First, a reminder that on February 15 and 16 we will be voting to form our union, GSWOC-UAW! By voting “yes” to form a union in this election, we will be able to officially bargain with USC administration and send a strong message that Grad Student Workers want a say in our working conditions. Details about voting locations and voting times are available here on our website, and you can also read about some of the many reasons thousands of GSWs support forming a union.

On Friday, Vice Provost Andrew Stott restated that USC opposes us forming our union. This decision comes despite hundreds of grad student workers calling on USC administration to remain neutral. Grad students at Universities like HarvardColumbiaMITWPI, and more have all voted to form unions in recent years – despite these same tired arguments from University administrators. Universities seem almost desperate to paint unions as “outside third parties” rather than engage with graduate student employees at the bargaining table.

GSWOC-UAW is grad student worker-run, grad student worker-led. Voting “yes” to form a union means that we, as grad student workers, will be able to elect a bargaining team (made up of grad student workers), collect feedback (through surveys, town halls, etc), draft and vote on initial bargaining demands, and then all participate in the process of bargaining a contract with USC. Once a proposed agreement is reached, all grad student workers will have the opportunity to vote on whether or not to ratify the agreement.

It is incredible to us that USC would suggest that everything is fine and that collective bargaining would not benefit us. Through thousands of conversations and surveys with GSWs in all departments at USC, we know the opposite is true. GSWs face discrimination, bullying, and abusive conduct – but often suffer through it because of the lack of options for real recourse. No GSW makes a living wage at USC, and USC has had no qualms about freezing our wages for years in the past. GSWs that need serious dental care or dependent health insurance are out of luck at USC. International grad student workers are threatened with termination, and would benefit from better legal and structural support. A union allows us to unite together and address these, and many other, issues faced by GSWs.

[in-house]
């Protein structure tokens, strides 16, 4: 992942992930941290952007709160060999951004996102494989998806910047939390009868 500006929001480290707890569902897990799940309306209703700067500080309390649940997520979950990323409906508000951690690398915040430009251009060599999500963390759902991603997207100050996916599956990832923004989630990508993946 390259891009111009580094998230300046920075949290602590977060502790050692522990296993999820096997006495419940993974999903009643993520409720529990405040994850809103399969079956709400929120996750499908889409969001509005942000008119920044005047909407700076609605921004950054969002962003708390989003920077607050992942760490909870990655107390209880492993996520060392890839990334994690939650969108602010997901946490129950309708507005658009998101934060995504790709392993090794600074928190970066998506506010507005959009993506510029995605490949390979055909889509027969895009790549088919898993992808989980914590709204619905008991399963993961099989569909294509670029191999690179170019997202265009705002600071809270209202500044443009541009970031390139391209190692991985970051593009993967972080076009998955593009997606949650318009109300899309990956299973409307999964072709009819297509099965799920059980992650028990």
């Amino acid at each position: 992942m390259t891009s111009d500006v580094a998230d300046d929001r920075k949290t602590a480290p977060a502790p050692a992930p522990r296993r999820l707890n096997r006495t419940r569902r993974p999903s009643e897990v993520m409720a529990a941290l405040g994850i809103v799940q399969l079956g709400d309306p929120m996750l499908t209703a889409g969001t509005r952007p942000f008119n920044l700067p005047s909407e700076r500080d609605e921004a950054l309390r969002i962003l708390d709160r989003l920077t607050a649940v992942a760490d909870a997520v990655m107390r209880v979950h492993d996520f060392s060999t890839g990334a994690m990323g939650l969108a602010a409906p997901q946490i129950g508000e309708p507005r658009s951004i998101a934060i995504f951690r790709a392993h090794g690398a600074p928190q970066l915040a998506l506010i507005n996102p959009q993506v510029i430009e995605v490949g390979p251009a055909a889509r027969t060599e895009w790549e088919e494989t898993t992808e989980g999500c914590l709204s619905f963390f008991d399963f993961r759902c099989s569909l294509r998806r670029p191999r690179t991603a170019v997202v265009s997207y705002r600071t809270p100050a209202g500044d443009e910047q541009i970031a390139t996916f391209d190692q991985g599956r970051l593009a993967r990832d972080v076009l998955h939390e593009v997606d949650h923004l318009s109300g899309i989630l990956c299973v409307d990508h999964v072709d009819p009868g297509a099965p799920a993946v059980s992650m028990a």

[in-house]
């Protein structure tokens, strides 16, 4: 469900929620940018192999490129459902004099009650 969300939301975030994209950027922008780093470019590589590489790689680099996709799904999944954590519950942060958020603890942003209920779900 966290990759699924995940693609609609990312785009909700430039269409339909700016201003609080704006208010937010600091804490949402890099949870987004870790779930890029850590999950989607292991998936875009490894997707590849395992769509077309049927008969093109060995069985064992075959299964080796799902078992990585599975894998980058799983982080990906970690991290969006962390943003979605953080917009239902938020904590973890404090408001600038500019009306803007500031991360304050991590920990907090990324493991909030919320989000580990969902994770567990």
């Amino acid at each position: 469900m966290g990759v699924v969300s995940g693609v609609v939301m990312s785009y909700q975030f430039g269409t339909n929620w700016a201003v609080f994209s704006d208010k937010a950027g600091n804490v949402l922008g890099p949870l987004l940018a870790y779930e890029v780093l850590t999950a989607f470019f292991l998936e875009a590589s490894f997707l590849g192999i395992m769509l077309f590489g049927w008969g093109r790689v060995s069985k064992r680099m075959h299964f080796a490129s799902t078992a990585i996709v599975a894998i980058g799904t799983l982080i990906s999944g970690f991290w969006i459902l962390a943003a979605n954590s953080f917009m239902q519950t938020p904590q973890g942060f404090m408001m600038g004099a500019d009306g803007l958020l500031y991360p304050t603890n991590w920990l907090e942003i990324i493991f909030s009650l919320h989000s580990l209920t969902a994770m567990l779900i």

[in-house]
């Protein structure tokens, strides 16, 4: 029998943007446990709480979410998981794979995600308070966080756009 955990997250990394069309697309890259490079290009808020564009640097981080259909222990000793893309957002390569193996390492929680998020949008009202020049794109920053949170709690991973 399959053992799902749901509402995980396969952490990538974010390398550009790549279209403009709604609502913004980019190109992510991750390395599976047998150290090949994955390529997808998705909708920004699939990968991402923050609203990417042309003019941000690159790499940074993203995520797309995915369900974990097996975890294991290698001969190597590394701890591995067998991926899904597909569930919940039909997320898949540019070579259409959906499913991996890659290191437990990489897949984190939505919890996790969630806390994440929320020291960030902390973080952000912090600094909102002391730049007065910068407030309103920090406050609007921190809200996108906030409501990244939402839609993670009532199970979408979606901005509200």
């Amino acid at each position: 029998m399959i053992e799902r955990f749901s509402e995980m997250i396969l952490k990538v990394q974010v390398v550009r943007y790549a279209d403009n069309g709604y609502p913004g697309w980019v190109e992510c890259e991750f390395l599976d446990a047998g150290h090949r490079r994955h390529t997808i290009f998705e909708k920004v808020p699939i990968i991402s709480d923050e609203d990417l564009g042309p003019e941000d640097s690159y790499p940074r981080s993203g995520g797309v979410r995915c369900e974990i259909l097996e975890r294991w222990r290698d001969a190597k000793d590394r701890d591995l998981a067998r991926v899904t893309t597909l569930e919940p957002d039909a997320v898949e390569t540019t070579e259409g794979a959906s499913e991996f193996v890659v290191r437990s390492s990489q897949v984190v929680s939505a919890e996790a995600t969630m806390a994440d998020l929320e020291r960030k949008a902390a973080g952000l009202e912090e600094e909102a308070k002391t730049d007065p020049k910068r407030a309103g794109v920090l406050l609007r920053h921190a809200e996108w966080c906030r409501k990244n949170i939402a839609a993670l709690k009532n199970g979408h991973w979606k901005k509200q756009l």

Joining UAW, alongside over 100,000 other academic employees, also gives us more power to improve all of higher education. As more Graduate EmployeesPostdocs, and Research Scientists vote to form unions we are raising the standards for all of higher education together.

You can read about some of the many reasons that GSWs are voting yes here. Full information on polling locations, times, and eligibility is below – we strongly encourage everyone to vote. If you would like to get involved with boosting turnout for the election, please fill out this form or just reply to this email.

We are also holding the following upcoming events, all of which are great to attend if you have any questions or feedback:

  • GSWOC-UAW HSC Pizza Lunch – Wednesday, Feb 8 at 12:00 pm at Broad Lawn (RSVP)
  • GSWOC-UAW Coffee Hour – Thursday, Feb 9 at 1:00 pm outside of Annenberg Hall (RSVP)
  • GSWOC Town Hall  Thursday, Feb 9 at 5:00 pm in EEB 132 and on Zoom (RSVP)

Voting Information
Wednesday and Thursday, February 15-16th (8 – 11AM, 12 – 3PM, and 4 – 7PM)

Wednesday, February 15th (9:30 – 11:30AM and 2 – 4PM)


  • Working as a Teaching Assistant, Research Assistant, Assistant Lecturer
  • On a Training Grant (e.g. NIH T32 or T90 training grants)
  • In a STEM department and on an internal fellowship (e.g. Dornsife or Viterbi)

Eligible under challenge:

  • On an external fellowship (e.g. NSF GRFP)
  • Fellows in the Marshall School’s PhD Program in Business Administration Concentration in Management and Organization in the Micro Organizational Behavior track

In solidarity,

Tristan McPhail, Chemical Engineering and Materials Science
Andrew Stewart, Philosophy
Ellen Herschel, Psychology
Julia Stal, Population and Public Health Sciences
Kritika Pandey, Sociology
Brian Kim, Computer Science
Maile McCann, Civil and Environmental Engineering
Piril Nergis, Electrical and Computer Engineering
James Eichenbaum, Biomedical Engineering
Meg Tiller, Religion
Ashwin Rao, Computer Science